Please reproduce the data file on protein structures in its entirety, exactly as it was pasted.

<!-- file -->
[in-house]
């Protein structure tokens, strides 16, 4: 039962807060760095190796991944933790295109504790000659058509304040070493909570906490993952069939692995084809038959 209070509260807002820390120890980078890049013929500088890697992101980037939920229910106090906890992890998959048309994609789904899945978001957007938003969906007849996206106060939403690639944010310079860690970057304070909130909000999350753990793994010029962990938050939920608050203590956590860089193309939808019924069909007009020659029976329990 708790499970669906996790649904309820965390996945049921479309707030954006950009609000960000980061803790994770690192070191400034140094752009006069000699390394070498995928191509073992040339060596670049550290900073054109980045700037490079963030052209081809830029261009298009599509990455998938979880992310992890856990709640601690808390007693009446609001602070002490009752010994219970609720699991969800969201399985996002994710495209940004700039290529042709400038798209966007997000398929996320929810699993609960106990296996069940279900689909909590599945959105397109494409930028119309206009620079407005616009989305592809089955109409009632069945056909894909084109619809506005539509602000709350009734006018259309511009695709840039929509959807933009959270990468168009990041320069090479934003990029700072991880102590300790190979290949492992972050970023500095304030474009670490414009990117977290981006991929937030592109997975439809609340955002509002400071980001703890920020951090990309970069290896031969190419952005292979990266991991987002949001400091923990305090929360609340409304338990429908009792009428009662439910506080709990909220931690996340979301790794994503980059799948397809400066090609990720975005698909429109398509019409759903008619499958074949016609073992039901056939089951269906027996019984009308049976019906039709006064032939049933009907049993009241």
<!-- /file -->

[in-house]
């Protein structure tokens, strides 16, 4: 039962807060760095190796991944933790295109504790000659058509304040070493909570906490993952069939692995084809038959 209070509260807002820390120890980078890049013929500088890697992101980037939920229910106090906890992890998959048309994609789904899945978001957007938003969906007849996206106060939403690639944010310079860690970057304070909130909000999350753990793994010029962990938050939920608050203590956590860089193309939808019924069909007009020659029976329990 708790499970669906996790649904309820965390996945049921479309707030954006950009609000960000980061803790994770690192070191400034140094752009006069000699390394070498995928191509073992040339060596670049550290900073054109980045700037490079963030052209081809830029261009298009599509990455998938979880992310992890856990709640601690808390007693009446609001602070002490009752010994219970609720699991969800969201399985996002994710495209940004700039290529042709400038798209966007997000398929996320929810699993609960106990296996069940279900689909909590599945959105397109494409930028119309206009620079407005616009989305592809089955109409009632069945056909894909084109619809506005539509602000709350009734006018259309511009695709840039929509959807933009959270990468168009990041320069090479934003990029700072991880102590300790190979290949492992972050970023500095304030474009670490414009990117977290981006991929937030592109997975439809609340955002509002400071980001703890920020951090990309970069290896031969190419952005292979990266991991987002949001400091923990305090929360609340409304338990429908009792009428009662439910506080709990909220931690996340979301790794994503980059799948397809400066090609990720975005698909429109398509019409759903008619499958074949016609073992039901056939089951269906027996019984009308049976019906039709006064032939049933009907049993009241």